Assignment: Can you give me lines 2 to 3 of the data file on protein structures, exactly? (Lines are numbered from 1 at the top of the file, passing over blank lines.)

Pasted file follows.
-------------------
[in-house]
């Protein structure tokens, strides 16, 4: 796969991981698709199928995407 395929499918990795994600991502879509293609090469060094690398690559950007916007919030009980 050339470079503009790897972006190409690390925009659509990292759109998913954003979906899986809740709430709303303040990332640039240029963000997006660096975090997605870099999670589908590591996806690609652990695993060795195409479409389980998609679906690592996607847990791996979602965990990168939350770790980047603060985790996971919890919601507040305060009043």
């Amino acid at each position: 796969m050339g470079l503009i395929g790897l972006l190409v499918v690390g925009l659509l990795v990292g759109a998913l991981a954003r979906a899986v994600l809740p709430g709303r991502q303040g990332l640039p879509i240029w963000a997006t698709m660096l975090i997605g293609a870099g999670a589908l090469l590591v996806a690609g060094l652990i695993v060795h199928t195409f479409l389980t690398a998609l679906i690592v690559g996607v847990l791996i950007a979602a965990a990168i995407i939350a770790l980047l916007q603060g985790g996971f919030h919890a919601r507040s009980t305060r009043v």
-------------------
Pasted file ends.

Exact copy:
């Protein structure tokens, strides 16, 4: 796969991981698709199928995407 395929499918990795994600991502879509293609090469060094690398690559950007916007919030009980 050339470079503009790897972006190409690390925009659509990292759109998913954003979906899986809740709430709303303040990332640039240029963000997006660096975090997605870099999670589908590591996806690609652990695993060795195409479409389980998609679906690592996607847990791996979602965990990168939350770790980047603060985790996971919890919601507040305060009043």
């Amino acid at each position: 796969m050339g470079l503009i395929g790897l972006l190409v499918v690390g925009l659509l990795v990292g759109a998913l991981a954003r979906a899986v994600l809740p709430g709303r991502q303040g990332l640039p879509i240029w963000a997006t698709m660096l975090i997605g293609a870099g999670a589908l090469l590591v996806a690609g060094l652990i695993v060795h199928t195409f479409l389980t690398a998609l679906i690592v690559g996607v847990l791996i950007a979602a965990a990168i995407i939350a770790l980047l916007q603060g985790g996971f919030h919890a919601r507040s009980t305060r009043v």